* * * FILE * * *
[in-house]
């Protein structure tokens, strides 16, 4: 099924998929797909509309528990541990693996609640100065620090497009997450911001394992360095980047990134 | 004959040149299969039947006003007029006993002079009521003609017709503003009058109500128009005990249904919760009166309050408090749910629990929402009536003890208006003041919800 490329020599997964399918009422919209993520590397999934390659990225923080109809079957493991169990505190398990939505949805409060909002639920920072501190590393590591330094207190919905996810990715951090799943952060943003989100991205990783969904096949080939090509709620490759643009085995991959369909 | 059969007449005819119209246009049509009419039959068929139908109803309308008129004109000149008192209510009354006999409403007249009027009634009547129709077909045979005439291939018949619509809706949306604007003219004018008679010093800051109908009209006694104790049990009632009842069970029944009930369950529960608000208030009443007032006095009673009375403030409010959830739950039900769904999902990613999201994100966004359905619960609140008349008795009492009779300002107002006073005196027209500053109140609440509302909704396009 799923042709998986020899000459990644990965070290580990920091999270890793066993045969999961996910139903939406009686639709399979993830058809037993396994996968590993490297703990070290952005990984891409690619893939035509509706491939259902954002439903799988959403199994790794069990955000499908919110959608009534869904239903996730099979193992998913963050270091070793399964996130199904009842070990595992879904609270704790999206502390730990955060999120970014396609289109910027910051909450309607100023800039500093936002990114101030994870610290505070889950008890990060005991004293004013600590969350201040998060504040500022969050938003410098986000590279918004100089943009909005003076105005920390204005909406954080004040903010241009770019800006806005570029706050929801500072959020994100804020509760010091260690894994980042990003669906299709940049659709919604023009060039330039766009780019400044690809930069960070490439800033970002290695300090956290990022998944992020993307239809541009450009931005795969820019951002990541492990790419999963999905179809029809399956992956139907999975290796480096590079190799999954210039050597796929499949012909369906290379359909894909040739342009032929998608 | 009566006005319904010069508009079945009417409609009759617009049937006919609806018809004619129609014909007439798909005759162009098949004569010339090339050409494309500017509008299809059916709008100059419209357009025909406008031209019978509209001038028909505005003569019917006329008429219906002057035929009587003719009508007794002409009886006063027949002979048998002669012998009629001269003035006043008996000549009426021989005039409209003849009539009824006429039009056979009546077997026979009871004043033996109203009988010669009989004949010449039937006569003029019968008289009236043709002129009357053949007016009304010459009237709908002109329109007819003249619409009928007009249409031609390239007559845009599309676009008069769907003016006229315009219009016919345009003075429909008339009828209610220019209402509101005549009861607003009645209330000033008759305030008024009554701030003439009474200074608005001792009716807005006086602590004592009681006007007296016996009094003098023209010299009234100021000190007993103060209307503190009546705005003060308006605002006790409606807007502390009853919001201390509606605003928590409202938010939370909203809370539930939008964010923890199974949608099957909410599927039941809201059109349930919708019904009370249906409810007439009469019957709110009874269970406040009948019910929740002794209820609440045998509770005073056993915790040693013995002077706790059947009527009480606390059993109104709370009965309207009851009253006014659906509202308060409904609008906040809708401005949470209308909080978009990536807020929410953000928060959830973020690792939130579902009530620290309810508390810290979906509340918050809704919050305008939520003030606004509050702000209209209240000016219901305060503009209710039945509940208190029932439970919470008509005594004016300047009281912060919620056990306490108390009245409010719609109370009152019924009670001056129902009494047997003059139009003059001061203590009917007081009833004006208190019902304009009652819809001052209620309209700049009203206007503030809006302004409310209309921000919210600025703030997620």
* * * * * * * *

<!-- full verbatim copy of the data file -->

[in-house]
């Protein structure tokens, strides 16, 4: 099924998929797909509309528990541990693996609640100065620090497009997450911001394992360095980047990134 | 004959040149299969039947006003007029006993002079009521003609017709503003009058109500128009005990249904919760009166309050408090749910629990929402009536003890208006003041919800 490329020599997964399918009422919209993520590397999934390659990225923080109809079957493991169990505190398990939505949805409060909002639920920072501190590393590591330094207190919905996810990715951090799943952060943003989100991205990783969904096949080939090509709620490759643009085995991959369909 | 059969007449005819119209246009049509009419039959068929139908109803309308008129004109000149008192209510009354006999409403007249009027009634009547129709077909045979005439291939018949619509809706949306604007003219004018008679010093800051109908009209006694104790049990009632009842069970029944009930369950529960608000208030009443007032006095009673009375403030409010959830739950039900769904999902990613999201994100966004359905619960609140008349008795009492009779300002107002006073005196027209500053109140609440509302909704396009 799923042709998986020899000459990644990965070290580990920091999270890793066993045969999961996910139903939406009686639709399979993830058809037993396994996968590993490297703990070290952005990984891409690619893939035509509706491939259902954002439903799988959403199994790794069990955000499908919110959608009534869904239903996730099979193992998913963050270091070793399964996130199904009842070990595992879904609270704790999206502390730990955060999120970014396609289109910027910051909450309607100023800039500093936002990114101030994870610290505070889950008890990060005991004293004013600590969350201040998060504040500022969050938003410098986000590279918004100089943009909005003076105005920390204005909406954080004040903010241009770019800006806005570029706050929801500072959020994100804020509760010091260690894994980042990003669906299709940049659709919604023009060039330039766009780019400044690809930069960070490439800033970002290695300090956290990022998944992020993307239809541009450009931005795969820019951002990541492990790419999963999905179809029809399956992956139907999975290796480096590079190799999954210039050597796929499949012909369906290379359909894909040739342009032929998608 | 009566006005319904010069508009079945009417409609009759617009049937006919609806018809004619129609014909007439798909005759162009098949004569010339090339050409494309500017509008299809059916709008100059419209357009025909406008031209019978509209001038028909505005003569019917006329008429219906002057035929009587003719009508007794002409009886006063027949002979048998002669012998009629001269003035006043008996000549009426021989005039409209003849009539009824006429039009056979009546077997026979009871004043033996109203009988010669009989004949010449039937006569003029019968008289009236043709002129009357053949007016009304010459009237709908002109329109007819003249619409009928007009249409031609390239007559845009599309676009008069769907003016006229315009219009016919345009003075429909008339009828209610220019209402509101005549009861607003009645209330000033008759305030008024009554701030003439009474200074608005001792009716807005006086602590004592009681006007007296016996009094003098023209010299009234100021000190007993103060209307503190009546705005003060308006605002006790409606807007502390009853919001201390509606605003928590409202938010939370909203809370539930939008964010923890199974949608099957909410599927039941809201059109349930919708019904009370249906409810007439009469019957709110009874269970406040009948019910929740002794209820609440045998509770005073056993915790040693013995002077706790059947009527009480606390059993109104709370009965309207009851009253006014659906509202308060409904609008906040809708401005949470209308909080978009990536807020929410953000928060959830973020690792939130579902009530620290309810508390810290979906509340918050809704919050305008939520003030606004509050702000209209209240000016219901305060503009209710039945509940208190029932439970919470008509005594004016300047009281912060919620056990306490108390009245409010719609109370009152019924009670001056129902009494047997003059139009003059001061203590009917007081009833004006208190019902304009009652819809001052209620309209700049009203206007503030809006302004409310209309921000919210600025703030997620």